The thing is, we've come to associate schools with particular types of institutions which have developed over the past couple of hundred years. The school is a place where there are separate classes; different age groups; bells and whistles; schedules and time tables; and exams and tests.

None of those things are necessary to the conception of a school and there are multiple examples of alternative school movements, in democratic school movements. Going way back before Summerhill and schools like that which has shown that schools can be much more self-organized by the people in them.

I do see a place in schools. In fact, Sugata does, too, because the school in the cloud is still a school, and the kids that gather around the computers are self-organizing in groups of learners. They are schools effectively.

I think there's much more room now to rethink how schools function, how they work, how people do organize their own learning and a desperate need to rethink the very basic assumptions on which mass systems of public education have operated for a very long time.

Very often, parents tend to think that the education they had is what their own children need. They, sometimes, collude in the pressures on kids in schools, particularly tests and exams, because they can't see the alternative.

I don't think we're quite yet at the point where we can ─ in the interest of kids themselves ─ simply say we can get rid of any form of formal structure for schooling. I mean, that may be a long-term evolution of the way we approach learning and the tools that are available to us. I don't think we're quite there yet.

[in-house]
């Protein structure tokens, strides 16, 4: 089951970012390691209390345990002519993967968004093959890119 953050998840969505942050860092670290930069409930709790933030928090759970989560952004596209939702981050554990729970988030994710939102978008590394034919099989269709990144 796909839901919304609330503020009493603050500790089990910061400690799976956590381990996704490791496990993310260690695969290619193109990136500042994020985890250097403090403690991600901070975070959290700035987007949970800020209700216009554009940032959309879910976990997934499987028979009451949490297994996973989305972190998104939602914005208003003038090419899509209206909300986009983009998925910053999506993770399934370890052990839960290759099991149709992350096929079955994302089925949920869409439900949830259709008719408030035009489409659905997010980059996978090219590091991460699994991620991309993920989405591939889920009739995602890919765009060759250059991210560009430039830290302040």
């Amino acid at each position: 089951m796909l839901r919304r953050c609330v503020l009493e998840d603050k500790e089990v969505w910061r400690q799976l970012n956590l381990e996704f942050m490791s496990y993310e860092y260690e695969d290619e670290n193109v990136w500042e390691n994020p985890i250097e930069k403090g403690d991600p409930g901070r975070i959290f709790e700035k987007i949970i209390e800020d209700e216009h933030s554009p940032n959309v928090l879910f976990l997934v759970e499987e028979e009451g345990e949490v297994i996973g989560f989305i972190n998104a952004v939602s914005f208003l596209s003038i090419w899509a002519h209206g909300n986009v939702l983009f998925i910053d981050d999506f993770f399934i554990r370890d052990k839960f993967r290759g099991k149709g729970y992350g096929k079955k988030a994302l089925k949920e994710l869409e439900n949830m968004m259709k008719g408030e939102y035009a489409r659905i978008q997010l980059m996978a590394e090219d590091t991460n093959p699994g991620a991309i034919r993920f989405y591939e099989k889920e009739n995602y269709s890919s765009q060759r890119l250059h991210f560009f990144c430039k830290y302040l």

But it's certainly important that we should rethink the way schools currently operate and the way these systems have evolved and look at their strengths and weaknesses. They're not without strengths ─ of course not. There are wonderful schools all over the place.

But the dominant systems ─ perpetuated through public policies for education ─ tend to perpetuate practices which are unhelpful for most kids in the way they want to learn or certainly in helping them discover what their real personal individual talents and abilities are.

RB:  And would you agree that a lot of those policies are driven by perception in keeping parents from basically feeling like they can be connected through the physical walls of a school?

If we're going to realize some of the visionary statements and thoughts that you have written and spoken about, we have to do a better job of engaging and communicating with parents and caregivers in a way that brings them into the process in a more active way so that we're not just relying on the schooling practices of when you and I went to school but of what can be in the future.